A few quick notes on what I have learned from observation: Perhaps it is because I am in a major city (over three times the size of Copenhagen), but ambulances are everywhere. I have definitely seen ambulances of the same service, but it seems almost as if I see a new ambulance here every day. They’re out on the roads all the time, and often always have their lights on, but very rarely have I seen the sirens blaring as well. Something that has stuck out to me though is that cars aren’t moving often when there is an ambulance with lights flashing behind them. I will be interested to learn more about this: whether lights flashing is standard, and thus cars react less, or its more a result of the way drivers share the road with each other. Something that has been repeated to me here in Santiago is that people are always so friendly, helpful, and open, but on the road and behind the wheel the story is different. Horns blaze and people drive much more sporadically than I am used to. Additionally, coming into Chile, I knew there were both public and private services, and I have been able to at talk to members on both sides of the spectrum, but it is clear who holds the dominate presence in Santiago: that is the multiple different private services. Solely from observation on the streets as well as some research online, these services are a mix of both hospital run ambulances as well as private services stationed in and around the city.

Some facts I have learned in conversation at different agencies: It was my first assumption that you had to subscribe to these different services in order for them to respond to you. Ambulances around the city all have different phone numbers tied to them, and I originally thought that individuals who subscribed to a specific service would call their service number for care. I have now learned that anyone can make the call; it is just that the bill comes later. To me, it sounds a little similar to what I know from back home, except that all of these private services have their own numbers, and dispatching centers that receive and direct calls. Now, only speaking for what I have seen with Ambulancias Santiago, but I learned a little bit more about the structure of the ambulance, medics, and what is/is not stocked on the ambulance. All medics who work for their service are trained and certified with a national level of certification. The ambulances in service are all the basic level, and consist of a medic and a driver. The back of the ambulance is stocked with your standard level of basic equipment, but one thing that stuck out to me was that there were no AEDs on the trucks. The station had them; I learned that in the instance of a cardiac issue, which would also be a call above the “basic” level of care, a higher trained tech would bring both medicine and an AED on board and respond to the call with the medic and driver who were already on board. I’ll be interested to learn a little more about this. As I shared from Denmark, the access to AEDs there were just about on every corner of every street. Talking more with Ambulancias Santiago, I continued to learn more about the public service, SAMU. The issue that was expressed to me is their lack of numbers. Frankly, there just are not enough ambulances in service at a given time to create reliable public access. It was hard to wrap my head around this because of what I saw when I visited SAMU’s dispatching center. The facility resembled what I had seen in Denmark: monitors everywhere, people who received the calls were trained health care professionals, and dispatchers were on the other side of the room directing the ambulances where they needed to be. Knowing these two things, it seems like there is a lot of potential for the service, but it currently is not quite at capacity to cover the six million strong population within this city.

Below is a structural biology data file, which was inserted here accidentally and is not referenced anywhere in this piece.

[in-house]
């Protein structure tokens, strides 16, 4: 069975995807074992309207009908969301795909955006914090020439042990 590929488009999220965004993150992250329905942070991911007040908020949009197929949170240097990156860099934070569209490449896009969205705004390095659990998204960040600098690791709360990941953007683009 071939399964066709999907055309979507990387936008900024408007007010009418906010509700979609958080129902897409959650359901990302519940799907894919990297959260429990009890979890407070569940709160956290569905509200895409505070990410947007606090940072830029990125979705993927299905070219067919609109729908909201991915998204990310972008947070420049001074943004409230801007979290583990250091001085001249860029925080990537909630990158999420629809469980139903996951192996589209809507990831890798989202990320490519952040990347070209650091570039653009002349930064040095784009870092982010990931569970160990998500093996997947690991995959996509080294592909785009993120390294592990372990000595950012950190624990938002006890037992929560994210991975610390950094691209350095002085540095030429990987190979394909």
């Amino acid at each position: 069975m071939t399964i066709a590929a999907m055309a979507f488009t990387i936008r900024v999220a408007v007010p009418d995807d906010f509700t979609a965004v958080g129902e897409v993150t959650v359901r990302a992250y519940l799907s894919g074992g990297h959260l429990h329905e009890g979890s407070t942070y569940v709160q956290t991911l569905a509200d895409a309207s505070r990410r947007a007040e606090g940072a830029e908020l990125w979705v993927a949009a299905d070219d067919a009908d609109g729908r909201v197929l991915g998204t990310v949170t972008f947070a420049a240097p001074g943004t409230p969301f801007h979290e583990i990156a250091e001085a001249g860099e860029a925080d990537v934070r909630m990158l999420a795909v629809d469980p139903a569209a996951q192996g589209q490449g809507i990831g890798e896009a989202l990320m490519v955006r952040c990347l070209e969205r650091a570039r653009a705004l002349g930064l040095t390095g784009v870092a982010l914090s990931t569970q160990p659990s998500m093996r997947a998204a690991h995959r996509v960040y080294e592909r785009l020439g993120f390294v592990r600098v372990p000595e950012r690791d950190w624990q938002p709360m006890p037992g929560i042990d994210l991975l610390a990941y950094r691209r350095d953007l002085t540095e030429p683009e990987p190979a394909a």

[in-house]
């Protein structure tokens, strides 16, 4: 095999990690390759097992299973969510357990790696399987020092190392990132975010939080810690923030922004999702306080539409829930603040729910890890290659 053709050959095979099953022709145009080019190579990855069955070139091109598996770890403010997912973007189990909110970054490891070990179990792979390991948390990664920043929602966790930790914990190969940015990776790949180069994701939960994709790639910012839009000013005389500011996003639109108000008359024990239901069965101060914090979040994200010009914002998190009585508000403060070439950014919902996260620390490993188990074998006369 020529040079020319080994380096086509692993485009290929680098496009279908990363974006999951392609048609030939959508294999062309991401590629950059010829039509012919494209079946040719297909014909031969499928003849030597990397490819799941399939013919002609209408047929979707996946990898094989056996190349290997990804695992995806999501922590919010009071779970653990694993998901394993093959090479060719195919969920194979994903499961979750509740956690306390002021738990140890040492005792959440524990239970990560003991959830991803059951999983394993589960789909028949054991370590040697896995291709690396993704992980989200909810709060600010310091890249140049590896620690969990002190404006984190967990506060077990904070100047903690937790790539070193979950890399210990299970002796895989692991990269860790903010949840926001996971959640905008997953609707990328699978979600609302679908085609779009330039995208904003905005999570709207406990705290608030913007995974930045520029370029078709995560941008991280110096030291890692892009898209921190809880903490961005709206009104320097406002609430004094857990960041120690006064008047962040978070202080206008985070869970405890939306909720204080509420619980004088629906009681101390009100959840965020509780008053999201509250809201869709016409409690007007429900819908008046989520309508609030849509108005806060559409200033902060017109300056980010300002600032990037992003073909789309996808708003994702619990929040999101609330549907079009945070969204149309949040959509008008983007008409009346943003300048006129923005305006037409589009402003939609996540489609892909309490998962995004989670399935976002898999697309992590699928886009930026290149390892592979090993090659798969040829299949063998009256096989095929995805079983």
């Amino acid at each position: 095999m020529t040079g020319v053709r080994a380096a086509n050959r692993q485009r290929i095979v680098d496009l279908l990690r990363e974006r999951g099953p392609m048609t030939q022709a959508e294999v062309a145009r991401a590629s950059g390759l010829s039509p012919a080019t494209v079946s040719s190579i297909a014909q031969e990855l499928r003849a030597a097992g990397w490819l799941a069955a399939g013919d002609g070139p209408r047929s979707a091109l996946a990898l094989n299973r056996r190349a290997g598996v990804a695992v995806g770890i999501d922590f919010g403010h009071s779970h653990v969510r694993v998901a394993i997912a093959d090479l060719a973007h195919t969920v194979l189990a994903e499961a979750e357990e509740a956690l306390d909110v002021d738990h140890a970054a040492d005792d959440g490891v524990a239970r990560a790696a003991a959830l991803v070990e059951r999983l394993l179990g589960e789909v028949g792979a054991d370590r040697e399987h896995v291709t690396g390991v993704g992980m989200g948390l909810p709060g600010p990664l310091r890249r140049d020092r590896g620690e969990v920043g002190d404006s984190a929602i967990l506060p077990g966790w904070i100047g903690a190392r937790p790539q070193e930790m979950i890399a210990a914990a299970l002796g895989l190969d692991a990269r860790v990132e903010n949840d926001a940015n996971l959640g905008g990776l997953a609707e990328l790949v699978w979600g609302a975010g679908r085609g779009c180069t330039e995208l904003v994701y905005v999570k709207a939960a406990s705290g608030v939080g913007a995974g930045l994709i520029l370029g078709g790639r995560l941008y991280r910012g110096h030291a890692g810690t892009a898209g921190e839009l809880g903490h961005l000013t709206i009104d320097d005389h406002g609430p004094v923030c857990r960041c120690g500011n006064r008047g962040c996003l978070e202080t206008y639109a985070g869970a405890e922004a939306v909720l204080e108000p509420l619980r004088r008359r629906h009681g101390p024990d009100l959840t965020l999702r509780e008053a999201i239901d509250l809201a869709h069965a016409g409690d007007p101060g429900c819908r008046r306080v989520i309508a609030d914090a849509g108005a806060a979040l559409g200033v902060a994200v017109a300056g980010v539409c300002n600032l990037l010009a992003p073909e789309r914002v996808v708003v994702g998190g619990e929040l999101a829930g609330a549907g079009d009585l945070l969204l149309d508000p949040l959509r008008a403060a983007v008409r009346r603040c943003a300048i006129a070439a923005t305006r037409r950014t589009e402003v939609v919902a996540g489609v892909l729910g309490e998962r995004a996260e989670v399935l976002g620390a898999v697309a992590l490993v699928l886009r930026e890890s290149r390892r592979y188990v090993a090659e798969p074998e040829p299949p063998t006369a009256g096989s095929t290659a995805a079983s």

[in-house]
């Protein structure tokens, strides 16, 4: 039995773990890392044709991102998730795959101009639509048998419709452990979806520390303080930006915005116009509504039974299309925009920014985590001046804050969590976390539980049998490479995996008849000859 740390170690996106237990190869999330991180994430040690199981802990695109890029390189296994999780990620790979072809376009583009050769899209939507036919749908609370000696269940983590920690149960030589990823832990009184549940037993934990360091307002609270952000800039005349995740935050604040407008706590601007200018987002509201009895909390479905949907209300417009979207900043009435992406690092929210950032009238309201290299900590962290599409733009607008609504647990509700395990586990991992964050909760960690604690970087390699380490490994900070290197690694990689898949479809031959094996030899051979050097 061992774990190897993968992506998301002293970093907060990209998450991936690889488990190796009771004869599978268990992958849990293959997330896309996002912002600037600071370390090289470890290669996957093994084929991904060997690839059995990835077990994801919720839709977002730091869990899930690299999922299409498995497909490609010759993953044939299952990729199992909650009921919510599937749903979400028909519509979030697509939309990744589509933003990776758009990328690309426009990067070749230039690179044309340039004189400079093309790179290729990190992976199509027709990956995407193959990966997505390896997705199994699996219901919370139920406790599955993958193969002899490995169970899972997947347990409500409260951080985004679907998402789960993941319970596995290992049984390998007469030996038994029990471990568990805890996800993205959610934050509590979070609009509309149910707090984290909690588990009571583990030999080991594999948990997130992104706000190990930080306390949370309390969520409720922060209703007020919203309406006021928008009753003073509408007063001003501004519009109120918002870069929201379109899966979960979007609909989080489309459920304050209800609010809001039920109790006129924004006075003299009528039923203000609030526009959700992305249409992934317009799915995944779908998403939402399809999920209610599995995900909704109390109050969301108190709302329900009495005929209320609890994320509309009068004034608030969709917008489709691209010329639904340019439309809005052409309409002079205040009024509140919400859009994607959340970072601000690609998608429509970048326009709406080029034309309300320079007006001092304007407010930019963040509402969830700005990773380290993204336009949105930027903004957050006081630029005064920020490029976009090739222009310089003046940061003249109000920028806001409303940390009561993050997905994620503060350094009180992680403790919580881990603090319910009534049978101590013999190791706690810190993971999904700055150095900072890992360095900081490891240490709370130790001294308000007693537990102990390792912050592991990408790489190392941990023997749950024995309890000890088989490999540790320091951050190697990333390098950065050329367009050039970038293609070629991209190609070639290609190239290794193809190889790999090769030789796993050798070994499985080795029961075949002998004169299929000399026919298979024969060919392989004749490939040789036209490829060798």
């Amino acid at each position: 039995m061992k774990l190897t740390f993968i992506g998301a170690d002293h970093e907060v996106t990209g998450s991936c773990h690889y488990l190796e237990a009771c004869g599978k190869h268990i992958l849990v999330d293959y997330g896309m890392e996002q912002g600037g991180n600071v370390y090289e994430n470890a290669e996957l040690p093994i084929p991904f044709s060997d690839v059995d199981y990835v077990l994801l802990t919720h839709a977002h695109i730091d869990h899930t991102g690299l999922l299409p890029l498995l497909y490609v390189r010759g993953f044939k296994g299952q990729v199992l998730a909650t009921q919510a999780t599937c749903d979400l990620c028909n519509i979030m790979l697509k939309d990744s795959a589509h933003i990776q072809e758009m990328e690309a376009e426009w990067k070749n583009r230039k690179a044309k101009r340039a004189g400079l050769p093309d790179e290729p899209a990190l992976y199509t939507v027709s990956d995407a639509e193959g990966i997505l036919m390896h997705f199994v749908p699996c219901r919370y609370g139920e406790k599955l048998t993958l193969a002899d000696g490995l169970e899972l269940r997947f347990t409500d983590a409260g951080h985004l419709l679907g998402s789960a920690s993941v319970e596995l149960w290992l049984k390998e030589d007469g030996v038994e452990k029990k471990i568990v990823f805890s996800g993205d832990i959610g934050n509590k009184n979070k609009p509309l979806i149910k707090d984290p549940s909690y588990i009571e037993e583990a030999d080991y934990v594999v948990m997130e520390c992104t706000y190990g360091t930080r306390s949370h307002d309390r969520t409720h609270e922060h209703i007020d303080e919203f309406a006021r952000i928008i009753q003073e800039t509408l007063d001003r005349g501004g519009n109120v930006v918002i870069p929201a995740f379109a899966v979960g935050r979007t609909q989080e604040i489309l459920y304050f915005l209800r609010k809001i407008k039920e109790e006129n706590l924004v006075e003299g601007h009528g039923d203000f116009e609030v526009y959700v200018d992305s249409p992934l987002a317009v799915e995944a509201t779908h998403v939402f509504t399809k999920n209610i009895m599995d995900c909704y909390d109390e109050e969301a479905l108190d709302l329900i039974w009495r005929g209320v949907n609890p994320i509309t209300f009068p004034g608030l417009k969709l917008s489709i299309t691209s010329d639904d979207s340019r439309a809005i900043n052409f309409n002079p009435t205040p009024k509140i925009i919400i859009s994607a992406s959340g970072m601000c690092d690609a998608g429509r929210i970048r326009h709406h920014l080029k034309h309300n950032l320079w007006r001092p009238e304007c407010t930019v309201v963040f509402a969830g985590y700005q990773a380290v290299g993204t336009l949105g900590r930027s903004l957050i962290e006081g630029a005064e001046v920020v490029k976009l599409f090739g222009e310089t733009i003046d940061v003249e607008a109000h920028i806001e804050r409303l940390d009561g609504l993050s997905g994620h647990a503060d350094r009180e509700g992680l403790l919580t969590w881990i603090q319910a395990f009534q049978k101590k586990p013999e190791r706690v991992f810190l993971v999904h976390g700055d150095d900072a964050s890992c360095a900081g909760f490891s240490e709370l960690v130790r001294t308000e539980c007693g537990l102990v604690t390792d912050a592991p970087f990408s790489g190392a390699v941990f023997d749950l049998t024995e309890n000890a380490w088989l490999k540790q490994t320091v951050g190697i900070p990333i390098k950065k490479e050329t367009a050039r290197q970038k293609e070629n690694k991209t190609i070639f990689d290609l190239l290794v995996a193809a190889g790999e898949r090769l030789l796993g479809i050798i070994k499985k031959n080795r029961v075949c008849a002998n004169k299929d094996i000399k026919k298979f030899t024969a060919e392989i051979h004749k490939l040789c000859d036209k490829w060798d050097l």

Some thoughts I have learned from talking with people here: Chile has one of the largest disparity gaps among any country in the world. I can only imagine at this point that access to rapid medical care is a major factor into contributing and perpetuating this gap. A lot of people I have talked to here have had some choice words to say about the services here. It’s hard to fully understand, especially since I so often see ambulances driving around the city, but I think it is important to note the consistent trend I have observed in conversation. On the other hand, I know these are not the only thoughts, and I will continue to seek out different perspectives. For now, it has been really great to start engaging in more conversations about my project with other people I meet. I am looking forward to more and how my conversations will continue to grow and develop as I speak with more people.

Well, that gives a pretty good summary of how things have been going so far. It has all been so great: the language, the people, the places, the views, and myself in the midst of it all. I am excited to ride with the medics at the beginning of this week and for what else I will continue to do in the days to come. There are some big plans in the works for my time to come and I am excited to continue working to make them possible. I am working on heading to the southern parts of Chile. I am beginning to realize as well as long for different experiences of engagement. I have seen the big city, I have both grown up in one and lived in one while in Europe, and I have seen the rural aspects of life while at Sewanee. In my Watson Proposal, I planned to get into these communities more, and that’s the goal here! I’ll keep you updated.

As always, thanks for sticking around, checking in, and reading about this wild and amazing year. I expressed in my first Quarterly Report my gratitude towards the Foundation, but I also want to share my gratitude to you all. So, readers, thank you!!

Ciao, Nos vemos!

One thought on “Buena Onda: a 21 Day Update

  1. Mary Kate

    You should go reread this post, Markie — the first paragraph in particular! Slow starts are fine and good things come. Can’t wait to hear about that medic ride! 4312!!!